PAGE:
On the importance of fine-scale spatial complexity in vegetation restoration studies
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This item may be available from Professor Ladislav Mucina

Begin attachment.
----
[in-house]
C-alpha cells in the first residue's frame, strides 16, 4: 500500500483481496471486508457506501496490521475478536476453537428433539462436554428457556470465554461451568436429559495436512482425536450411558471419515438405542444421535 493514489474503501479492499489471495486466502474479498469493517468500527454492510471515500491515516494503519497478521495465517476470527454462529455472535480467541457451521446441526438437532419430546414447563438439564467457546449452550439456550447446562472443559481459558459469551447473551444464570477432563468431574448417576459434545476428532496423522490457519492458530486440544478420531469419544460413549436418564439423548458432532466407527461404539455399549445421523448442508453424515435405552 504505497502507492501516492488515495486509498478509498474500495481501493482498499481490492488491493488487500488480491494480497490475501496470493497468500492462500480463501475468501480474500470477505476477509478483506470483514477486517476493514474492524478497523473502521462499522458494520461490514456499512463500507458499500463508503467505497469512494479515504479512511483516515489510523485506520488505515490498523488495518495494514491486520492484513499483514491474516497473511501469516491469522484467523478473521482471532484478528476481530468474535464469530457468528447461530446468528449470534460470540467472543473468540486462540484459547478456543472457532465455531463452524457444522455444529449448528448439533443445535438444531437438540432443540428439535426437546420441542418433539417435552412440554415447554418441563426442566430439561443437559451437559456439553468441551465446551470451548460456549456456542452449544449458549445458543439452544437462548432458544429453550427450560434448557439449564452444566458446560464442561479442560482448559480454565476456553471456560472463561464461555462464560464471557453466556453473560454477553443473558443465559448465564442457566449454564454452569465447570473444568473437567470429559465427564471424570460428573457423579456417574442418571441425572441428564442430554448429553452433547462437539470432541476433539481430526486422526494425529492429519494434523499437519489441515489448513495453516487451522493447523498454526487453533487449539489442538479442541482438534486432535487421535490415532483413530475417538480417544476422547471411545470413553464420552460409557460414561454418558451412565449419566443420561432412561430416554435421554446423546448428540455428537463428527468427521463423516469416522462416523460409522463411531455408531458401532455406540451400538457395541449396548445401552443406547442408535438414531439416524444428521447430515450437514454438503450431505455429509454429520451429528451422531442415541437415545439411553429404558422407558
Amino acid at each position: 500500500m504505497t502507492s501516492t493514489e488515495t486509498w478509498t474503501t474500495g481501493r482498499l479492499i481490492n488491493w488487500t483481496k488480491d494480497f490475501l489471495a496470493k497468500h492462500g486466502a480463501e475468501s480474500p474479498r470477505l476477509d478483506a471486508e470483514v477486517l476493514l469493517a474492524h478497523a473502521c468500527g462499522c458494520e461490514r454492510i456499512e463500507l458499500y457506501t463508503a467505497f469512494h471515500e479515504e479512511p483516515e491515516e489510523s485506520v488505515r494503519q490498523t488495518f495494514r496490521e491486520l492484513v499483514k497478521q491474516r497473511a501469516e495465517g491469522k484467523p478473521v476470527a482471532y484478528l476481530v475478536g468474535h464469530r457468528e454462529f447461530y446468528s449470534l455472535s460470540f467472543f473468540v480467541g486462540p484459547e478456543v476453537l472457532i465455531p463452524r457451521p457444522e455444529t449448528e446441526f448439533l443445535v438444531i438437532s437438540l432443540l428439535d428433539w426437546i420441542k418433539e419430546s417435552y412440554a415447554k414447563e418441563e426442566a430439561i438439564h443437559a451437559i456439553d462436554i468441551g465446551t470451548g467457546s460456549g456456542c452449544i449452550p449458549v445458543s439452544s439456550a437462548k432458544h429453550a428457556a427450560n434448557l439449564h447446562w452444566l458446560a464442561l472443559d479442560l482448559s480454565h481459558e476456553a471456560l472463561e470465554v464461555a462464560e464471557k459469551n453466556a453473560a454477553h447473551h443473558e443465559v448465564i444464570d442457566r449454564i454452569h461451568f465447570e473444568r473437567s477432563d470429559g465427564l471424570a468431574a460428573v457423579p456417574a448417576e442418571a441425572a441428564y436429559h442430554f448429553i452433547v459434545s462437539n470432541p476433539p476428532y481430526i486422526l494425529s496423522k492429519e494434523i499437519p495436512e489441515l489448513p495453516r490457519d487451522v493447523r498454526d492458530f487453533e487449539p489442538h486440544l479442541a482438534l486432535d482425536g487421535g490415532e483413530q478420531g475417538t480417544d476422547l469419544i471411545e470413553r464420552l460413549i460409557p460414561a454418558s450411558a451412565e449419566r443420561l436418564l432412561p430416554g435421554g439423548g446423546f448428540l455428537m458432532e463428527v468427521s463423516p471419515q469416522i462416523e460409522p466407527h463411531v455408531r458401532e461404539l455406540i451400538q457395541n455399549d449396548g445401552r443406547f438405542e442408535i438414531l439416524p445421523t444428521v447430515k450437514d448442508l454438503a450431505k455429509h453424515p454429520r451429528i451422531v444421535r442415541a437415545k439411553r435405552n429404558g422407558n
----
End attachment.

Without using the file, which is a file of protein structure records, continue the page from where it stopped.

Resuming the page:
Effective restoration should start from an understanding of the spontaneous processes of vegetation succession and utilize the natural 'self-repair' mechanisms. The number of possible restoration treatments (for example, manipulating the level of soil nutrients, propagule sources or disturbance regime) is limited. However, the relatively constant treatments should interact with a great variability of ecosystem states and landscape contexts, making restoration practice a very challenging and hard task. This context dependence of local vegetation dynamics is emphasized by the non-equilibrium ecological paradigm. This paradigm views the developing plant community as a complex dissipative system, which involve a methodology with explicit representation of spatiotemporal patterns. Restoration practice needs simple methods that easy to implement in the routine. However, there is a conflict between the simplicity required by the application and the complexity offered by advanced theory. We propose a solution based on the information theory models of Juhász-Nagy. These models are able to represent complex community patterns in a very simple way. The frequency distribution of species combinations within the communityis detected as a function of spatial resolution. Comparing the pattern of species combinations detected in the field with other reference patterns generated by neutral models, we are able to quantify and interpret constraints of vegetation dynamics in an explicit, detailed way. The related information theory models are additive that makes the calculations easy. The basic models are very simple and practical in routine works. Nevertheless the more advancedmodels of the model family can be connected with spatially explicit individual based models and with advanced techniques analysing complex trajectories in abstract coenostate spaces. The pattern of species combinations can be sampled with long transects in the field. This sampling is rapid and causes minimum sampling disturbance, therefore applicable for the long-term monitoring of restoration experiments as well. We present some case studies to illustrate the application and the interpretation of results. This methodology enables us to study non-equilibrium dynamics and assembly rules of vegetation in a more operative way. Taking into account the structural constraints detected by Juhász-Nagy’s models we intend to improve the predictability of the processes, and the effectiveness of restoration treatments.
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